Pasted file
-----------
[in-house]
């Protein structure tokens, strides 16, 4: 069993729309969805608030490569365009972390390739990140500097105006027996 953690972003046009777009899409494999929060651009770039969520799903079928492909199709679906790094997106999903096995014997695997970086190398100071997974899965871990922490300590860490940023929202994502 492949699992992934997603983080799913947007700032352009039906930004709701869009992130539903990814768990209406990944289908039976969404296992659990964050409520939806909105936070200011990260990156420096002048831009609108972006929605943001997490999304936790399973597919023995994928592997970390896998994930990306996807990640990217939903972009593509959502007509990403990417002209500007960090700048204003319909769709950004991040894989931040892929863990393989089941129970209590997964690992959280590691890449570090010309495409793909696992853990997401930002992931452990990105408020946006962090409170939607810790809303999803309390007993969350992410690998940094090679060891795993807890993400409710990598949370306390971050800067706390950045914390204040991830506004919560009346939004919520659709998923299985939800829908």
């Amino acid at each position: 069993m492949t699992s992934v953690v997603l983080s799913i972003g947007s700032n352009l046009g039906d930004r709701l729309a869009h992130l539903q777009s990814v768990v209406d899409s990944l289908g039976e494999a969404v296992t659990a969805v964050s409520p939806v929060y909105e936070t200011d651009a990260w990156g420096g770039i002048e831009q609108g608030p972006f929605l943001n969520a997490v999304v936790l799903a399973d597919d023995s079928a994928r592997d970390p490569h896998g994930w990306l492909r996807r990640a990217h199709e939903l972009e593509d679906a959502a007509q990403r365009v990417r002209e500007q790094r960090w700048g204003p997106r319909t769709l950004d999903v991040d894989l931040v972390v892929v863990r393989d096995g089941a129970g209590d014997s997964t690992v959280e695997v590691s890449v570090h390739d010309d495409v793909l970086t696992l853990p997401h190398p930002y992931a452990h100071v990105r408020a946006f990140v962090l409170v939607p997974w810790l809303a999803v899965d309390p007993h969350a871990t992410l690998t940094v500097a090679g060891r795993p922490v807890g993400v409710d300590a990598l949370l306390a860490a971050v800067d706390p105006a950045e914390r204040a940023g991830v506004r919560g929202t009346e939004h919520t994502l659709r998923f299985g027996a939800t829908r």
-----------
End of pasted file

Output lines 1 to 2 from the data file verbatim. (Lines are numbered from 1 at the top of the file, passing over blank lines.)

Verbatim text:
[in-house]
């Protein structure tokens, strides 16, 4: 069993729309969805608030490569365009972390390739990140500097105006027996 953690972003046009777009899409494999929060651009770039969520799903079928492909199709679906790094997106999903096995014997695997970086190398100071997974899965871990922490300590860490940023929202994502 492949699992992934997603983080799913947007700032352009039906930004709701869009992130539903990814768990209406990944289908039976969404296992659990964050409520939806909105936070200011990260990156420096002048831009609108972006929605943001997490999304936790399973597919023995994928592997970390896998994930990306996807990640990217939903972009593509959502007509990403990417002209500007960090700048204003319909769709950004991040894989931040892929863990393989089941129970209590997964690992959280590691890449570090010309495409793909696992853990997401930002992931452990990105408020946006962090409170939607810790809303999803309390007993969350992410690998940094090679060891795993807890993400409710990598949370306390971050800067706390950045914390204040991830506004919560009346939004919520659709998923299985939800829908």